Registry Time

After maternity shopping, there’s another big shopping day in the lives of any parent-to-be: the baby registry. The registry is a vital and sacred tradition in which you admit to your family and friends that, not only do you not own any of the furnishings necessary to take care of a child in a manner that wouldn’t seem out of place in the opening chapters of a Harry Potter novel, but you also would really, really like it if everybody else would just go ahead and purchase those items for you. Your friends and family, then, will download your list online, glance at it, and buy whatever they think you need instead.

I don’t want to give any free advertising to where we registered, as they aren’t actually paying us, but I can confirm that babies R totally them. I will say, however, that they won Erin over very quickly by giving her a goody bag containing another baby bottle (if you recall, this was a major selling point when she purchased some maternity clothes), as well as a bottle of water and — because we made the registry on Mother’s Day — a freshly-cut flower. She was tickled. She was over the moon. In fact, when we got in the car, she popped the flower in the bottle of water to keep it alive while we stopped to do our grocery shopping before we went home, then slapped my arm when I told her I thought it was adorable.

The actual procedure of the registry was very similar to when we registered for our wedding: they gave us a scanner gun and set us loose in the store to scan in items that we would really like it if other people would buy for us. The big difference this time, unlike when we did our wedding registry, is that Erin actually allowed me to do the scanning. For our wedding, she was so excited that she scanned virtually everything, occasionally asking me if I liked what she was scanning and usually even giving me time to reply before she rushed off to scan something else. This time around, though, it was totally different. This time she got so excited that she pointed at the things she wanted me to scan before she rushed off to point at something else.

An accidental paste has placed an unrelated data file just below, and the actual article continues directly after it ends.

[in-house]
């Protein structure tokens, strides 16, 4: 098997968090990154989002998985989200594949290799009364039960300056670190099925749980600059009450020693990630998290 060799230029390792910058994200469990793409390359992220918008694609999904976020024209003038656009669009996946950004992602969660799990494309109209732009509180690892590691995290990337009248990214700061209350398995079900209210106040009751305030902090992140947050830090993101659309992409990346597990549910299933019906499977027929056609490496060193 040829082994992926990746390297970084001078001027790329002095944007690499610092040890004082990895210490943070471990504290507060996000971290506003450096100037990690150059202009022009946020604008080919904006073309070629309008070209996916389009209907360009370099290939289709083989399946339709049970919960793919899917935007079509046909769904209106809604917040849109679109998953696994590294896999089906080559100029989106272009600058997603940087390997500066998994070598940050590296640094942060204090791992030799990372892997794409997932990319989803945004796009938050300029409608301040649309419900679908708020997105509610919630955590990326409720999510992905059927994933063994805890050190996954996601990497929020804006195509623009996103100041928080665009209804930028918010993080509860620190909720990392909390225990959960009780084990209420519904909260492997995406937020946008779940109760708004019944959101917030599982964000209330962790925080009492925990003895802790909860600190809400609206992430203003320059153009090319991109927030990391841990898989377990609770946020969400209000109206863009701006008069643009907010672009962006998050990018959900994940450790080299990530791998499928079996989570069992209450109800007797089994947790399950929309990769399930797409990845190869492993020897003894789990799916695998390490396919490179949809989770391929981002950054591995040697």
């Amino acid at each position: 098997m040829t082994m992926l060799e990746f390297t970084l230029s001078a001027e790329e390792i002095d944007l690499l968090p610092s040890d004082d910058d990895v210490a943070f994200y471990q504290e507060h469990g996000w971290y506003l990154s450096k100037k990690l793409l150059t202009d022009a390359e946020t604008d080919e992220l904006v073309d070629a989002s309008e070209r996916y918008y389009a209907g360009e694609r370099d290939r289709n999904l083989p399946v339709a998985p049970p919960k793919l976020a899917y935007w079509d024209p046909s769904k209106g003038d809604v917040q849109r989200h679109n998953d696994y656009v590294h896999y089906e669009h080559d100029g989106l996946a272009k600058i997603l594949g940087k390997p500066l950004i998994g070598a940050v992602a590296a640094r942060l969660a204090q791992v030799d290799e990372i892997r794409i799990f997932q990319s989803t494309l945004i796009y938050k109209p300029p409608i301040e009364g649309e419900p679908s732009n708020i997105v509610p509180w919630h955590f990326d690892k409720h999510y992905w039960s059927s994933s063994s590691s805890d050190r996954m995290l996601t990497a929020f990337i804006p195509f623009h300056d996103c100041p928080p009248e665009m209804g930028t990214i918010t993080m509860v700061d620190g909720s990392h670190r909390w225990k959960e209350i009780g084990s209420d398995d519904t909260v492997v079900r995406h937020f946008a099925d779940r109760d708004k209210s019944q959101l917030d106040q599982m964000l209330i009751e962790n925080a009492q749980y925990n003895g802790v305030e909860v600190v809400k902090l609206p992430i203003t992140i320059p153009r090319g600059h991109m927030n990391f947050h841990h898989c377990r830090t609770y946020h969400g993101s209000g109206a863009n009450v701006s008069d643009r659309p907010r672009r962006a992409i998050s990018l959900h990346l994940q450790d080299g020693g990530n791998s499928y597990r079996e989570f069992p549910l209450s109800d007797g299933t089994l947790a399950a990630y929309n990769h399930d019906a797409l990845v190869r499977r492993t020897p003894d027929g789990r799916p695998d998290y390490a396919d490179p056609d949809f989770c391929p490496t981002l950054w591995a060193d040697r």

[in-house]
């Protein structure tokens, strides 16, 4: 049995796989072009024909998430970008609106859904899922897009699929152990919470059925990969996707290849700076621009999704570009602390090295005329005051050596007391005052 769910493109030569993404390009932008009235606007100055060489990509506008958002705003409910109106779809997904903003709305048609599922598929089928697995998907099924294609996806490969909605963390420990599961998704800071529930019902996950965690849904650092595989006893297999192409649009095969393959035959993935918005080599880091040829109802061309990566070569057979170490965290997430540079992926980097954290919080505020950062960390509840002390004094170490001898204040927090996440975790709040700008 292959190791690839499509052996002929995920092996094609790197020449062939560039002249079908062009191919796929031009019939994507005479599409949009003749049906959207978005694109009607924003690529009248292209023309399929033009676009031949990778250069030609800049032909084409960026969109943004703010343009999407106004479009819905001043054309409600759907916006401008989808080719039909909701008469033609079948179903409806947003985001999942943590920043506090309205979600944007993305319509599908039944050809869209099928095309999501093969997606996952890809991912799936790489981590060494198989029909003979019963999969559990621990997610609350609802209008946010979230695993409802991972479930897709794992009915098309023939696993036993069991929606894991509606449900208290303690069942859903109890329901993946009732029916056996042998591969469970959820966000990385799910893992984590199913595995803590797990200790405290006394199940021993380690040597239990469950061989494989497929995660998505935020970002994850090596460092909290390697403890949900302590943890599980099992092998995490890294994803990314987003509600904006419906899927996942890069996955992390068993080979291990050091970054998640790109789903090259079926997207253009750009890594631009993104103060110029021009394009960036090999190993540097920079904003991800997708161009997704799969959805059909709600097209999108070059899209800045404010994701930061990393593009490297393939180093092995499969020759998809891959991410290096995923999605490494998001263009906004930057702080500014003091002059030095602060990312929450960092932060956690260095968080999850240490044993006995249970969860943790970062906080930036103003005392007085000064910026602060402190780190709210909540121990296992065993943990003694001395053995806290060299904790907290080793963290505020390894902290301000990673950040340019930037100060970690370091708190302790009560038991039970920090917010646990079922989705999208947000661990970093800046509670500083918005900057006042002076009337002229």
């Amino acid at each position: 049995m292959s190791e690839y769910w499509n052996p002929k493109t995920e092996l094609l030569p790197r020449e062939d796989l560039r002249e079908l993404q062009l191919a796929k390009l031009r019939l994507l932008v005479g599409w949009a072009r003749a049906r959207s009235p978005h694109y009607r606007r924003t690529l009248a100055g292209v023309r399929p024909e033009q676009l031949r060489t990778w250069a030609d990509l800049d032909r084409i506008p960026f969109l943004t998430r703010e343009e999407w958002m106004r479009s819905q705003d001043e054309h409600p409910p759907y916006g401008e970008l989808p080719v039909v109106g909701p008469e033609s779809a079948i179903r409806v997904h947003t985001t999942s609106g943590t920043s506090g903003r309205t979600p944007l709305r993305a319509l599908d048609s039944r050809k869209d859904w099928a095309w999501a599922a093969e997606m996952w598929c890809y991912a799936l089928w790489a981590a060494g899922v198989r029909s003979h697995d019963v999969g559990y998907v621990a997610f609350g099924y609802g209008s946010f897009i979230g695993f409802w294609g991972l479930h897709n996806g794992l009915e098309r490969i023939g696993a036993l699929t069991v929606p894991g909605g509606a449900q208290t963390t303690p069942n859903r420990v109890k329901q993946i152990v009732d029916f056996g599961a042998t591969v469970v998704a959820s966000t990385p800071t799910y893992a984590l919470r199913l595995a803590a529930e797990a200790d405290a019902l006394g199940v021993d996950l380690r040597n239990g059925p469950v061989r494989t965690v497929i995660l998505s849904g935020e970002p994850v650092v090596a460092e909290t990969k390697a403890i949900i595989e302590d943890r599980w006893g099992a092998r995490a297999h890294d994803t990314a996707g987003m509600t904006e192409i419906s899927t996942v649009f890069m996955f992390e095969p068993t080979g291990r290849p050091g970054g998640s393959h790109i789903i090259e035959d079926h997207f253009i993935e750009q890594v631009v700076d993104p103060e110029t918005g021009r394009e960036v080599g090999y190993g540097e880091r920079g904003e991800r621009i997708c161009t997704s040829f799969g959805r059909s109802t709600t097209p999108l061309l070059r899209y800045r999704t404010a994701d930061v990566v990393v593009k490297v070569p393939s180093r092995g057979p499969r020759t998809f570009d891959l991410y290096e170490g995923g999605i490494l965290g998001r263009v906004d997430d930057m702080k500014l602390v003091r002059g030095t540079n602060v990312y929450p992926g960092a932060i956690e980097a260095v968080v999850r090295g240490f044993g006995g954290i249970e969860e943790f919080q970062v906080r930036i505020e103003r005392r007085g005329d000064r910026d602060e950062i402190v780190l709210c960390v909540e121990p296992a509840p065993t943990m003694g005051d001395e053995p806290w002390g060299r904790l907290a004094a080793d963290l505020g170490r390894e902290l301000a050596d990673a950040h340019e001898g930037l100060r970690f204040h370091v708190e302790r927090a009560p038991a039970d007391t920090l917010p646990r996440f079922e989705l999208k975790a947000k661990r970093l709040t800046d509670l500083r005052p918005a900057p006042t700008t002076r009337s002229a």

Of course, I exaggerate a bit. Erin really does want me to be completely involved in the decision-making process, which she reminded me of after an hour and a half of me scanning in whatever she told me to scan in.

“I want you be a part of this!” she said. “Pick something out!”

“I promise you, sweetheart, if you pick out something I don’t like, I’ll tell you.”

“But I want you to be involved.”

“I am involved.”

“I want you to pick something!”

“When I see something I want to scan I’ll — oh wait, there’s a Superman onesie!”

Beep.

The truth is, I don’t think Erin always believes me when I tell her I agree with the choices she’s making. If I didn’t like the color of the humidifier we apparently need, I would have asked her to pick a different color. If I hated the stroller she picked out online before we even went to the store, I would have let her know. And in fact, I did pick out the octopus-and-whale-themed bedding set we went with — or at the very least, I told her it was my favorite out of the ones she picked out online before we left the house. At any rate, I was in no position to argue with any of her choices, if for no other reason than because while she was looking at baby bath towels, I was using the scanner gun as a microphone and lip synching to “My Girl” along with the in-store music. (I’ve already vowed to teach our little Guacamole all of my dance moves. Most kids should be so lucky.)